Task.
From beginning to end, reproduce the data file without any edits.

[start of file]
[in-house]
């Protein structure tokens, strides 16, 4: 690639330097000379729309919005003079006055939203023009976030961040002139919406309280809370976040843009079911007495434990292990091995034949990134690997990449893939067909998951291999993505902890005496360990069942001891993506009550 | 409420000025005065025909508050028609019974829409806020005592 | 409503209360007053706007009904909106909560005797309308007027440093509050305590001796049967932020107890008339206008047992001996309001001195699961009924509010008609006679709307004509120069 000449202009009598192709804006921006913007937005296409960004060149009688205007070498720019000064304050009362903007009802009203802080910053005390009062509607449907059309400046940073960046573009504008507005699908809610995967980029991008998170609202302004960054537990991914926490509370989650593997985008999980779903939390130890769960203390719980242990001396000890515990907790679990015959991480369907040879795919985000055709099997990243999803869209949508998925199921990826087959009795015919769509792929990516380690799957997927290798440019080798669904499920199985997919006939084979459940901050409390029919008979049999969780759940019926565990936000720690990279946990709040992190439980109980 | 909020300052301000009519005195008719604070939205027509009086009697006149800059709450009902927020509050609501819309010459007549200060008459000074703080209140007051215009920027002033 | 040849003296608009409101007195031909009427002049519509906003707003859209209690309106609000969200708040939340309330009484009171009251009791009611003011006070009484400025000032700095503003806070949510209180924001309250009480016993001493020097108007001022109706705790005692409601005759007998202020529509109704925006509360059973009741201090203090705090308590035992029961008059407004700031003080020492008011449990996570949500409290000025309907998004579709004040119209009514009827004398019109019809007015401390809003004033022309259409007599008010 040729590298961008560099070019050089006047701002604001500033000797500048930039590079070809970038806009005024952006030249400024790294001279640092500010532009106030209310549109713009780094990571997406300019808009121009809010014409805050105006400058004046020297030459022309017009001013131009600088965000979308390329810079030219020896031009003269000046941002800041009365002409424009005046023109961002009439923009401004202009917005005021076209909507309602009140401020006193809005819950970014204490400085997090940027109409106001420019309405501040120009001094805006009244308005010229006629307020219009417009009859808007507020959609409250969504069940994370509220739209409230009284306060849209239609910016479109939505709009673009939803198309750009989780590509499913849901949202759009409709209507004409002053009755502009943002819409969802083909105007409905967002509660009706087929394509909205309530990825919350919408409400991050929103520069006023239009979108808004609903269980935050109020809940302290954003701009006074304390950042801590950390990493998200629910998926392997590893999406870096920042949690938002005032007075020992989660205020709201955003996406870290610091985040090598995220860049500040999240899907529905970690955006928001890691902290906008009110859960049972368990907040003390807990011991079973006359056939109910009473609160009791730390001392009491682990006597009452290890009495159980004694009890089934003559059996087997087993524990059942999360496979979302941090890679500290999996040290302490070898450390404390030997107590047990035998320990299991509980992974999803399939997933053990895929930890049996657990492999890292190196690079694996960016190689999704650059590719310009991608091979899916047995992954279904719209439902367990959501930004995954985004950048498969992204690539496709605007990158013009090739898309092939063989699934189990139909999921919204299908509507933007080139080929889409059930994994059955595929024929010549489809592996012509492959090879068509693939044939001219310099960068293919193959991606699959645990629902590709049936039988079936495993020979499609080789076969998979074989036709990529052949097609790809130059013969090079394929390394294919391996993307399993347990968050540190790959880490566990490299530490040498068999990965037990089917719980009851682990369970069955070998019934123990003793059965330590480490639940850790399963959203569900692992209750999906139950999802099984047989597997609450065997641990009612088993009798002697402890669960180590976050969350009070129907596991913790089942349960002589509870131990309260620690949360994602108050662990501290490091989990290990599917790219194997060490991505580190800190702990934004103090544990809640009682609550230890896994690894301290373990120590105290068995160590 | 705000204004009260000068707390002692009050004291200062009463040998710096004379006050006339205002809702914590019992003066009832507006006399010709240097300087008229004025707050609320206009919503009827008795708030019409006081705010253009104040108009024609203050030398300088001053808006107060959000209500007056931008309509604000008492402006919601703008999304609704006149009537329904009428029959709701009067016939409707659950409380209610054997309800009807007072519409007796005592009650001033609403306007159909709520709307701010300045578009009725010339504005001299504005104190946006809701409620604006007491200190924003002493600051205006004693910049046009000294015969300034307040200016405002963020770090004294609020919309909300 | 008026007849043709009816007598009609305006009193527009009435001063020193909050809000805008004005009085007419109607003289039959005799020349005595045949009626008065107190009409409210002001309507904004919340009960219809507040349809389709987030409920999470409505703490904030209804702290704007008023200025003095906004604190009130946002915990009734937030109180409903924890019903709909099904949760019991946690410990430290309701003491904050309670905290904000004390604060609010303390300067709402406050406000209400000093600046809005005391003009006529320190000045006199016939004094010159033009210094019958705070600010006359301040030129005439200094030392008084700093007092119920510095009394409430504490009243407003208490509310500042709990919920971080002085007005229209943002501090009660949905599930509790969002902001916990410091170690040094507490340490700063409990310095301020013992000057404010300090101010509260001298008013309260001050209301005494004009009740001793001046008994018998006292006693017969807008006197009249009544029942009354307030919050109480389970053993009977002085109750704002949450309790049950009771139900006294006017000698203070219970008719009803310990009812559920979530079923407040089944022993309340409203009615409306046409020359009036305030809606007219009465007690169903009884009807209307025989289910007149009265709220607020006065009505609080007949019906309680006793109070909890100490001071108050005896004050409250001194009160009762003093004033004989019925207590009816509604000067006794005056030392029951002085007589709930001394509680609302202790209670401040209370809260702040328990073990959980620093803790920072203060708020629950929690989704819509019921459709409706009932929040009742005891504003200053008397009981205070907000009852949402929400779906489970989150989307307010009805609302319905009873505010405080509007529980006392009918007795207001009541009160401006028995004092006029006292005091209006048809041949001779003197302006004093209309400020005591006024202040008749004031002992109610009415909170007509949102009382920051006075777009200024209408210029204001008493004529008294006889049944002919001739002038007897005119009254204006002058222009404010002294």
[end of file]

[in-house]
């Protein structure tokens, strides 16, 4: 690639330097000379729309919005003079006055939203023009976030961040002139919406309280809370976040843009079911007495434990292990091995034949990134690997990449893939067909998951291999993505902890005496360990069942001891993506009550 | 409420000025005065025909508050028609019974829409806020005592 | 409503209360007053706007009904909106909560005797309308007027440093509050305590001796049967932020107890008339206008047992001996309001001195699961009924509010008609006679709307004509120069 000449202009009598192709804006921006913007937005296409960004060149009688205007070498720019000064304050009362903007009802009203802080910053005390009062509607449907059309400046940073960046573009504008507005699908809610995967980029991008998170609202302004960054537990991914926490509370989650593997985008999980779903939390130890769960203390719980242990001396000890515990907790679990015959991480369907040879795919985000055709099997990243999803869209949508998925199921990826087959009795015919769509792929990516380690799957997927290798440019080798669904499920199985997919006939084979459940901050409390029919008979049999969780759940019926565990936000720690990279946990709040992190439980109980 | 909020300052301000009519005195008719604070939205027509009086009697006149800059709450009902927020509050609501819309010459007549200060008459000074703080209140007051215009920027002033 | 040849003296608009409101007195031909009427002049519509906003707003859209209690309106609000969200708040939340309330009484009171009251009791009611003011006070009484400025000032700095503003806070949510209180924001309250009480016993001493020097108007001022109706705790005692409601005759007998202020529509109704925006509360059973009741201090203090705090308590035992029961008059407004700031003080020492008011449990996570949500409290000025309907998004579709004040119209009514009827004398019109019809007015401390809003004033022309259409007599008010 040729590298961008560099070019050089006047701002604001500033000797500048930039590079070809970038806009005024952006030249400024790294001279640092500010532009106030209310549109713009780094990571997406300019808009121009809010014409805050105006400058004046020297030459022309017009001013131009600088965000979308390329810079030219020896031009003269000046941002800041009365002409424009005046023109961002009439923009401004202009917005005021076209909507309602009140401020006193809005819950970014204490400085997090940027109409106001420019309405501040120009001094805006009244308005010229006629307020219009417009009859808007507020959609409250969504069940994370509220739209409230009284306060849209239609910016479109939505709009673009939803198309750009989780590509499913849901949202759009409709209507004409002053009755502009943002819409969802083909105007409905967002509660009706087929394509909205309530990825919350919408409400991050929103520069006023239009979108808004609903269980935050109020809940302290954003701009006074304390950042801590950390990493998200629910998926392997590893999406870096920042949690938002005032007075020992989660205020709201955003996406870290610091985040090598995220860049500040999240899907529905970690955006928001890691902290906008009110859960049972368990907040003390807990011991079973006359056939109910009473609160009791730390001392009491682990006597009452290890009495159980004694009890089934003559059996087997087993524990059942999360496979979302941090890679500290999996040290302490070898450390404390030997107590047990035998320990299991509980992974999803399939997933053990895929930890049996657990492999890292190196690079694996960016190689999704650059590719310009991608091979899916047995992954279904719209439902367990959501930004995954985004950048498969992204690539496709605007990158013009090739898309092939063989699934189990139909999921919204299908509507933007080139080929889409059930994994059955595929024929010549489809592996012509492959090879068509693939044939001219310099960068293919193959991606699959645990629902590709049936039988079936495993020979499609080789076969998979074989036709990529052949097609790809130059013969090079394929390394294919391996993307399993347990968050540190790959880490566990490299530490040498068999990965037990089917719980009851682990369970069955070998019934123990003793059965330590480490639940850790399963959203569900692992209750999906139950999802099984047989597997609450065997641990009612088993009798002697402890669960180590976050969350009070129907596991913790089942349960002589509870131990309260620690949360994602108050662990501290490091989990290990599917790219194997060490991505580190800190702990934004103090544990809640009682609550230890896994690894301290373990120590105290068995160590 | 705000204004009260000068707390002692009050004291200062009463040998710096004379006050006339205002809702914590019992003066009832507006006399010709240097300087008229004025707050609320206009919503009827008795708030019409006081705010253009104040108009024609203050030398300088001053808006107060959000209500007056931008309509604000008492402006919601703008999304609704006149009537329904009428029959709701009067016939409707659950409380209610054997309800009807007072519409007796005592009650001033609403306007159909709520709307701010300045578009009725010339504005001299504005104190946006809701409620604006007491200190924003002493600051205006004693910049046009000294015969300034307040200016405002963020770090004294609020919309909300 | 008026007849043709009816007598009609305006009193527009009435001063020193909050809000805008004005009085007419109607003289039959005799020349005595045949009626008065107190009409409210002001309507904004919340009960219809507040349809389709987030409920999470409505703490904030209804702290704007008023200025003095906004604190009130946002915990009734937030109180409903924890019903709909099904949760019991946690410990430290309701003491904050309670905290904000004390604060609010303390300067709402406050406000209400000093600046809005005391003009006529320190000045006199016939004094010159033009210094019958705070600010006359301040030129005439200094030392008084700093007092119920510095009394409430504490009243407003208490509310500042709990919920971080002085007005229209943002501090009660949905599930509790969002902001916990410091170690040094507490340490700063409990310095301020013992000057404010300090101010509260001298008013309260001050209301005494004009009740001793001046008994018998006292006693017969807008006197009249009544029942009354307030919050109480389970053993009977002085109750704002949450309790049950009771139900006294006017000698203070219970008719009803310990009812559920979530079923407040089944022993309340409203009615409306046409020359009036305030809606007219009465007690169903009884009807209307025989289910007149009265709220607020006065009505609080007949019906309680006793109070909890100490001071108050005896004050409250001194009160009762003093004033004989019925207590009816509604000067006794005056030392029951002085007589709930001394509680609302202790209670401040209370809260702040328990073990959980620093803790920072203060708020629950929690989704819509019921459709409706009932929040009742005891504003200053008397009981205070907000009852949402929400779906489970989150989307307010009805609302319905009873505010405080509007529980006392009918007795207001009541009160401006028995004092006029006292005091209006048809041949001779003197302006004093209309400020005591006024202040008749004031002992109610009415909170007509949102009382920051006075777009200024209408210029204001008493004529008294006889049944002919001739002038007897005119009254204006002058222009404010002294």